The passengers tend to make for audiences that are “the lowest common denomination of traveler,” and the cruise directors expect the comedians to make them happy. “I fought tooth and nail to not be a boat hack,” Dunn said. Until he couldn’t hack it, so to speak, about a year ago. “I got into a big fight with cruise management and my manager at the same time, all by email and text messages. I went out in a blow-out. I was determined to leave my mark. I burnt my bridge with a flame-thrower, as my brother likes to say.” And as he wrote in the opening chapters of “Boat Hack,” he closed his final cruise-ship set with his own take on “The Aristocrats” bit.

Dunn’s work schedule now includes clubs, casinos and corporate gigs.

Is corporate work any less hacky than cruise ships for a comedian, though?

“I do a lot of corporate gigs. I like doing a lot of them, for the most part,” Dunn told The Comic’s Comic. “Generally they’re smarter audiences. You have to be clean, you have to be politically correct. That’s something we all battle against. And you’re not in a comedy club, you’re not in a basement.” You still can exercise some original thoughts and premises, though.

As he’s quick to add and acknowledge, too: “I’ve done some great cruise ship gigs, too.”

The Carnival Triumph, with a combined passenger-and-crew count upward of 4,200, endured a lack of power, lack of food, lack of sewage, and evacuated at least one passenger who needed emergency medical care. Dunn jokes in his book about the medical care you may receive onboard a cruise ship even when the ship itself is healthy, as well as what might happen to passengers who die on a cruise (which does happen), and the conditions of the food and the rooms. All of this, during a normal cruise.

In a postscript to his book, Dunn references the Costa Concordia tragedy from last year, in which 32 people died after that ship ran aground off the Italian shore and partially sank. He told The Comic’s Comic: “I have a general mistrust for anything I hear on a cruise ship…That one in Italy…they went back to their room and died. They died!” He jokingly notes that the guy you might look to at the beginning of your cruise during mandatory safety drills might be serving you bread and butter at dinner that night.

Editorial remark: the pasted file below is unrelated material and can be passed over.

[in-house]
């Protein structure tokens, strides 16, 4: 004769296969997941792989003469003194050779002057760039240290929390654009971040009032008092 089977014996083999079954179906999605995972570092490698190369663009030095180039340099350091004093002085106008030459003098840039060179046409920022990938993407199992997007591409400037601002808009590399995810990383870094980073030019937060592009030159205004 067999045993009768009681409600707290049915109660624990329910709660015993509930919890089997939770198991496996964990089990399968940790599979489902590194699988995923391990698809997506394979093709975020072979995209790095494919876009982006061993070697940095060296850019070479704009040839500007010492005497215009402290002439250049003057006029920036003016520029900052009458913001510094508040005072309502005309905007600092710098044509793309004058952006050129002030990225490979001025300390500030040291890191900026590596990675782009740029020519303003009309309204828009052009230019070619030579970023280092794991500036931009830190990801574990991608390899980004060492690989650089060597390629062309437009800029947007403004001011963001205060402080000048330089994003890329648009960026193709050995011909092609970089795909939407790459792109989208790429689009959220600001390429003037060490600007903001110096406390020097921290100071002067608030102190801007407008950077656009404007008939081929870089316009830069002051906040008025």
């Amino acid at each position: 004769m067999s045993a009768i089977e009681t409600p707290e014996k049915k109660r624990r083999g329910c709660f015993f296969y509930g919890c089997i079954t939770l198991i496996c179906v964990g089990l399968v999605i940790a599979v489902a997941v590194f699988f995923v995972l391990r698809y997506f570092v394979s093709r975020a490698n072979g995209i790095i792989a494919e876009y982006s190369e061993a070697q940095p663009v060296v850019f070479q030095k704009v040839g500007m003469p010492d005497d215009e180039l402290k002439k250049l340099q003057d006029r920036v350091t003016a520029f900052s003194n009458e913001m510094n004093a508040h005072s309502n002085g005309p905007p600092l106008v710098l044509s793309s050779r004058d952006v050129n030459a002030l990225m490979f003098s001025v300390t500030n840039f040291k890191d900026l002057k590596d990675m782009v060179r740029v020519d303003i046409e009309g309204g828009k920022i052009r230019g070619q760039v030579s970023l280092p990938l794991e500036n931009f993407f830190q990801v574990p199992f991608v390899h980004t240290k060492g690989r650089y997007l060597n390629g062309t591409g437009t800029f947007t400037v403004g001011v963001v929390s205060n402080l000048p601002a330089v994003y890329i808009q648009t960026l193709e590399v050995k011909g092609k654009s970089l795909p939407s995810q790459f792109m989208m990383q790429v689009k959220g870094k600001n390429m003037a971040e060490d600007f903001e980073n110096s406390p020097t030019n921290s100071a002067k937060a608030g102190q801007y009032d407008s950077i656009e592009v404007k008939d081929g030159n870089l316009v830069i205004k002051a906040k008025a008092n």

What would Dunn have done if he were on the Triumph?

“I’m not even joking when I say I might have jumped off board and tried to swim to Cuba,” he said.

He doesn’t know which comedian or comedians worked the Triumph this week, although he tried looking on a comedian message board last night, only to find that chat room is private. “There’s a bunch of Boston guys who work on Carnival, too,” Dunn said. “I’m sure whomever he was, he’s writing a book.”

Dunn, whose TV and film credits include Jimmy Kimmel Live and Stuck on You, also has appeared on Comedy Central, CMT and NESN. He’ll perform with Lenny Clarke at the Comix club in Foxwoods on March 28-30, and at the Borgata Casino and Resort in Atlantic City in May. His book, “Boat Hack,” is available now.

Boat Disease

These are the symptoms of “boat disease,” “a term comics use to explain another comic’s decision to cross that metaphorical gangway to a life consisting mainly of life on a boat entertaining the Morons of the Seas. From Jimmy Dunn’s book, “Boat Hack,” pages 152-153:

  • Significant weight gain
  • Cancellation of land gigs and other commitments
  • Bad comedy
  • Moving to Florida
  • Heavy alcohol abuse

Sean L. McCarthy

Editor and publisher since 2007, when he was named New York's Funniest Reporter. Former newspaper reporter at the New York Daily News, Boston Herald and smaller dailies and community papers across America. Loves comedy so much he founded this site.